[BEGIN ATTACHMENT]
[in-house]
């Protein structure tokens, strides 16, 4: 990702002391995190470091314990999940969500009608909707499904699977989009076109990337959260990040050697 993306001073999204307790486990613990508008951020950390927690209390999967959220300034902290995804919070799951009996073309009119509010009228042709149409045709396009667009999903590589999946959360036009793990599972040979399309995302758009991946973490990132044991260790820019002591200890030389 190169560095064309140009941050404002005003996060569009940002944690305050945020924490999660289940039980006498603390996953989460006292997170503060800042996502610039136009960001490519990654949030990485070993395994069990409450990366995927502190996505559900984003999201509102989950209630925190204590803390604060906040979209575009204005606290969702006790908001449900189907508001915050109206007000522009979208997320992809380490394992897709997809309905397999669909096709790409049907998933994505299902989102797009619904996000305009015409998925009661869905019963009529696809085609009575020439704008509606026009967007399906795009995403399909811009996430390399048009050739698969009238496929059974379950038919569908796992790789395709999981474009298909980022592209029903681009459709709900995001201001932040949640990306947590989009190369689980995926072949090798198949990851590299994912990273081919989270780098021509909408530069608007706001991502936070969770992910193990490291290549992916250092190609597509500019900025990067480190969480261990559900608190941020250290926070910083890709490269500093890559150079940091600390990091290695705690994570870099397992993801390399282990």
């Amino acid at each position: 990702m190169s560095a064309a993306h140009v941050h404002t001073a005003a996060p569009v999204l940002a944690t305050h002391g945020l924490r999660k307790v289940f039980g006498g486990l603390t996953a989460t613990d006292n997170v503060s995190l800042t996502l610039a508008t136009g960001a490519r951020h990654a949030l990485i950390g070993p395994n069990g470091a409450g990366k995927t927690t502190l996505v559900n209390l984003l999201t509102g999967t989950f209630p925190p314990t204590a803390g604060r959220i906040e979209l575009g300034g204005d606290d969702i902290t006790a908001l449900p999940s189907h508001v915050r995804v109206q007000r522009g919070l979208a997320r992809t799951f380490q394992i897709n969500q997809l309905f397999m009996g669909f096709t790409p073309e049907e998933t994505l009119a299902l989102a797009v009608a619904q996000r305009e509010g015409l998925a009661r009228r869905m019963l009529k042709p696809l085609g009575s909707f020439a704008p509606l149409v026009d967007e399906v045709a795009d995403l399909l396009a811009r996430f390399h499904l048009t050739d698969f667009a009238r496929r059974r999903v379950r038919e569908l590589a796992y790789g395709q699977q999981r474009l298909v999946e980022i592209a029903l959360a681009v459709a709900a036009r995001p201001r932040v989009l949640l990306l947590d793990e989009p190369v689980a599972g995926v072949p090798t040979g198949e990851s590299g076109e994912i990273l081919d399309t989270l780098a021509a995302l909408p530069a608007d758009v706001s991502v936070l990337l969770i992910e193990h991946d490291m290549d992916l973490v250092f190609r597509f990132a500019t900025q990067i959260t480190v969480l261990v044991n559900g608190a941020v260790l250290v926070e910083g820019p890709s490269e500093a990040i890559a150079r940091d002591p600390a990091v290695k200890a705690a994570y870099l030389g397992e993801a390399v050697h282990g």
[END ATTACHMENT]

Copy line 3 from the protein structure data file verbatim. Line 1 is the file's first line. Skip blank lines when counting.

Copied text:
């Amino acid at each position: 990702m190169s560095a064309a993306h140009v941050h404002t001073a005003a996060p569009v999204l940002a944690t305050h002391g945020l924490r999660k307790v289940f039980g006498g486990l603390t996953a989460t613990d006292n997170v503060s995190l800042t996502l610039a508008t136009g960001a490519r951020h990654a949030l990485i950390g070993p395994n069990g470091a409450g990366k995927t927690t502190l996505v559900n209390l984003l999201t509102g999967t989950f209630p925190p314990t204590a803390g604060r959220i906040e979209l575009g300034g204005d606290d969702i902290t006790a908001l449900p999940s189907h508001v915050r995804v109206q007000r522009g919070l979208a997320r992809t799951f380490q394992i897709n969500q997809l309905f397999m009996g669909f096709t790409p073309e049907e998933t994505l009119a299902l989102a797009v009608a619904q996000r305009e509010g015409l998925a009661r009228r869905m019963l009529k042709p696809l085609g009575s909707f020439a704008p509606l149409v026009d967007e399906v045709a795009d995403l399909l396009a811009r996430f390399h499904l048009t050739d698969f667009a009238r496929r059974r999903v379950r038919e569908l590589a796992y790789g395709q699977q999981r474009l298909v999946e980022i592209a029903l959360a681009v459709a709900a036009r995001p201001r932040v989009l949640l990306l947590d793990e989009p190369v689980a599972g995926v072949p090798t040979g198949e990851s590299g076109e994912i990273l081919d399309t989270l780098a021509a995302l909408p530069a608007d758009v706001s991502v936070l990337l969770i992910e193990h991946d490291m290549d992916l973490v250092f190609r597509f990132a500019t900025q990067i959260t480190v969480l261990v044991n559900g608190a941020v260790l250290v926070e910083g820019p890709s490269e500093a990040i890559a150079r940091d002591p600390a990091v290695k200890a705690a994570y870099l030389g397992e993801a390399v050697h282990g």